January 6, 2007
Just when the world needs a hero, one pops out of the crowd, makes his move, and then says, "Who, me?"
Wesley Autrey is just such a guy. Weary of all the coverage of the death of Gerald Ford, I spotted the human interest feature about him, the man who, standing in a subway station, saw someone fall onto the track just as an oncoming train screeched in. Autrey did what he says "anyone would do," and threw himself onto the track, covering the body with his own and held them both down low enough to avoid the oncoming train.
I watched re-enactments on television. I thought, "I wouldn't have done that." I racked my brain for anyone I know who would have. You never know, but I know myself pretty well and stick by my initial reaction. I would have thought how horrible it was, but I would have averted my eyes and maybe run from the scene. Others I know would have been fascinated and stayed to watch. But it takes a hero to do what Wesley Autrey did. My whole spirit is lifted to know that there is such a man walking among us.
He had received honors and awards for his deed, but all he says is, "I'm just enjoying my fifteen minutes of fame," and that the money will go to his kids for their college education when they need it. No doubt more honors and more money will come to him, but he isn't seeking it, and he truly seems to think he did nothing out of the ordinary.
I rented the Oliver Stone film World Trade Center yesterday and watched it last night. It was something like the WWII movies about war, but more real and more touching because it was telling a story of heroes, in a simple way, showing that they were simply doing what they felt they had to under the circumstances, which they felt was nothing out of the ordinary.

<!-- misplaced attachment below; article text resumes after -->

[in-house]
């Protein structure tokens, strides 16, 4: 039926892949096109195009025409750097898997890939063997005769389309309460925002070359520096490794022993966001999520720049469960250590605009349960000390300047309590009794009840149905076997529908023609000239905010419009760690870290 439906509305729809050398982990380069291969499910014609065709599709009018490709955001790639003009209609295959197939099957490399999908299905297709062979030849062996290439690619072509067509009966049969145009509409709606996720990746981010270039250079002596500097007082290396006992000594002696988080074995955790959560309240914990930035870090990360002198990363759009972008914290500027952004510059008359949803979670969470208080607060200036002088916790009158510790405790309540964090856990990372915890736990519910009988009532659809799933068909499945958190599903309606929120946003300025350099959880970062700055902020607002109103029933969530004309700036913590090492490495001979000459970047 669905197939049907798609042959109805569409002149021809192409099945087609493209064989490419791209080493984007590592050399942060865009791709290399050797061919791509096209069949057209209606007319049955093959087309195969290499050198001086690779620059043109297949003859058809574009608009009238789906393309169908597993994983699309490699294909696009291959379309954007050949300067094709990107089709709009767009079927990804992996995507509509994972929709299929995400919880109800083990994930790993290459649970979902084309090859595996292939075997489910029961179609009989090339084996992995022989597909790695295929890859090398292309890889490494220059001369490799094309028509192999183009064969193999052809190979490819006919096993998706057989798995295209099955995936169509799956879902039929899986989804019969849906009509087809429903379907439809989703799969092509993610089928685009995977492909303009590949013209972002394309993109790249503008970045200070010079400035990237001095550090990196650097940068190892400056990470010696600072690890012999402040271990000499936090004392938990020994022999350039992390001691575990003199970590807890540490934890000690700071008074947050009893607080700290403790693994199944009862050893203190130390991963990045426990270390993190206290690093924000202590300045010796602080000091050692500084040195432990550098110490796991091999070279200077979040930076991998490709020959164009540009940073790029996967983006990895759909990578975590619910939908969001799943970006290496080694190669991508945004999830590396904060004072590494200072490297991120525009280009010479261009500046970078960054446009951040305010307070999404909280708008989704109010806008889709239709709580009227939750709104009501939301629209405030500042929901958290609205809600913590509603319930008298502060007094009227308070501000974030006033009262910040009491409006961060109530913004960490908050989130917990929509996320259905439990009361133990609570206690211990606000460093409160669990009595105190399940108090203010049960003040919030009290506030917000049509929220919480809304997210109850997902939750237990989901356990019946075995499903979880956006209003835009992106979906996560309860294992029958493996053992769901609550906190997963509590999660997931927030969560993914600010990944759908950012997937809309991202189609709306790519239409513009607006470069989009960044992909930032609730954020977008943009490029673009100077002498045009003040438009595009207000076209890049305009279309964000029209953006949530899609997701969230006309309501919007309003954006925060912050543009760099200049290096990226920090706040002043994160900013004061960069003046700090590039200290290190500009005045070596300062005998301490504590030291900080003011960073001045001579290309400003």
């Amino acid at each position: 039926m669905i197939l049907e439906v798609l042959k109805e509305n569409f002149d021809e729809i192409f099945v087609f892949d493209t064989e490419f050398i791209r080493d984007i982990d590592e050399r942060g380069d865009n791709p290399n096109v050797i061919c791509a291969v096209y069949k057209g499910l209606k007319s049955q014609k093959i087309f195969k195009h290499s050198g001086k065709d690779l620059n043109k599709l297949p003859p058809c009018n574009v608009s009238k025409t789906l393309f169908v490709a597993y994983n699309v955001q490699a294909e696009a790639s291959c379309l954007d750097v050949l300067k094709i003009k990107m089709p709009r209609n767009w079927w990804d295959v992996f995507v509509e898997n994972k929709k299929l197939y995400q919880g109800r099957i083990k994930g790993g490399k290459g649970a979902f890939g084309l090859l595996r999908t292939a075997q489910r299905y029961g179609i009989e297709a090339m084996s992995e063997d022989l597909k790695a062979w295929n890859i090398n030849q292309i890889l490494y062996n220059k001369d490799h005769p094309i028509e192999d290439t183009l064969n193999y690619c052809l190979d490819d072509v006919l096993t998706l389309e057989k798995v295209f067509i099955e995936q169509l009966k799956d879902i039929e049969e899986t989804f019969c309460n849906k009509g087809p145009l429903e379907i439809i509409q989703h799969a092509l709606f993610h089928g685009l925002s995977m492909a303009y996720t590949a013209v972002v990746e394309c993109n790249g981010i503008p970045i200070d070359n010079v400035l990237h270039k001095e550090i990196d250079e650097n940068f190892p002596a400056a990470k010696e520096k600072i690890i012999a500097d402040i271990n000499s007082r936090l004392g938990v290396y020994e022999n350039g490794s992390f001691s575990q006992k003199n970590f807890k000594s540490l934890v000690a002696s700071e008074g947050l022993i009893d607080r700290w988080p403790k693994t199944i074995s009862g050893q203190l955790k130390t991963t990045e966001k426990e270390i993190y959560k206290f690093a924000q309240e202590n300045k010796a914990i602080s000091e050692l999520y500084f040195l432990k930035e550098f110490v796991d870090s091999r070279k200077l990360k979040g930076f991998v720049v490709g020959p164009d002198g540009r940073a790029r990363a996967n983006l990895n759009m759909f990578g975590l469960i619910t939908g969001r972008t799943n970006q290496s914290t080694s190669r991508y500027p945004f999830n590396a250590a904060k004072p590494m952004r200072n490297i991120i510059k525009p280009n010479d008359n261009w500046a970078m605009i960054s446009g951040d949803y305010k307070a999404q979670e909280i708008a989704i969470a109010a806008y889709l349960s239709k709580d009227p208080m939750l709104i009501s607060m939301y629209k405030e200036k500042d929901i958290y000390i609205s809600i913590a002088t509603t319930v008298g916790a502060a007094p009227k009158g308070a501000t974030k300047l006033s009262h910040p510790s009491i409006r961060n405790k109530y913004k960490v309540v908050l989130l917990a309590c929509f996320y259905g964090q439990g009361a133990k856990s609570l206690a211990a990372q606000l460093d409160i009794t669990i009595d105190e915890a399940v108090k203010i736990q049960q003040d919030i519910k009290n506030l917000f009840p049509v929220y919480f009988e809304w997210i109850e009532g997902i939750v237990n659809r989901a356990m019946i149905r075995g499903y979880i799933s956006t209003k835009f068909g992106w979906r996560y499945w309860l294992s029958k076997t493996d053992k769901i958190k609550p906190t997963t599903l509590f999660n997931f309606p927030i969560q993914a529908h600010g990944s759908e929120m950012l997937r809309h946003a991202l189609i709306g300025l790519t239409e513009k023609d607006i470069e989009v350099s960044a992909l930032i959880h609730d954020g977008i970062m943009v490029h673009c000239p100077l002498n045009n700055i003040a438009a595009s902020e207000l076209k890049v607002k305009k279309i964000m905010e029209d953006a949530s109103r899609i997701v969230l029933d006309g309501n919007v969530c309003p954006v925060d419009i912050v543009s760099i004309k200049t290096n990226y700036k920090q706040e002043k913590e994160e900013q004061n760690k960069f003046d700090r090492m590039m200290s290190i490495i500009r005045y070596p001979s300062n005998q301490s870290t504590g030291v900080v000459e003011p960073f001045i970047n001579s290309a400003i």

My late husband, a child of the Depression and G.I. during that war, often lamented that young people didn't have any heroes to look up to. His generation had venerated Lindbergh, he said. One day, when on this jag, he asked my teenage daughter if she had a hero. She thought about it and said to him, "Eleanor Roosevelt." I have never been prouder of her.
I do not tend to idolize people. Certainly the Lindbergh-hero model is tarnished (and he would not have been a hero of mine even if I had been of an age to see the historic flight to Paris). But I'll put all those people I don't know, all the Wesley Autreys who jump out of the crowd to perform a heroic feat, all the rescue workers of the world from the local firemen to the many who put their life on the line in the aftermath of the bombing of the twin towers, to those fighting in Iraq, on my list.
Would I do it? I don't think so. Would you?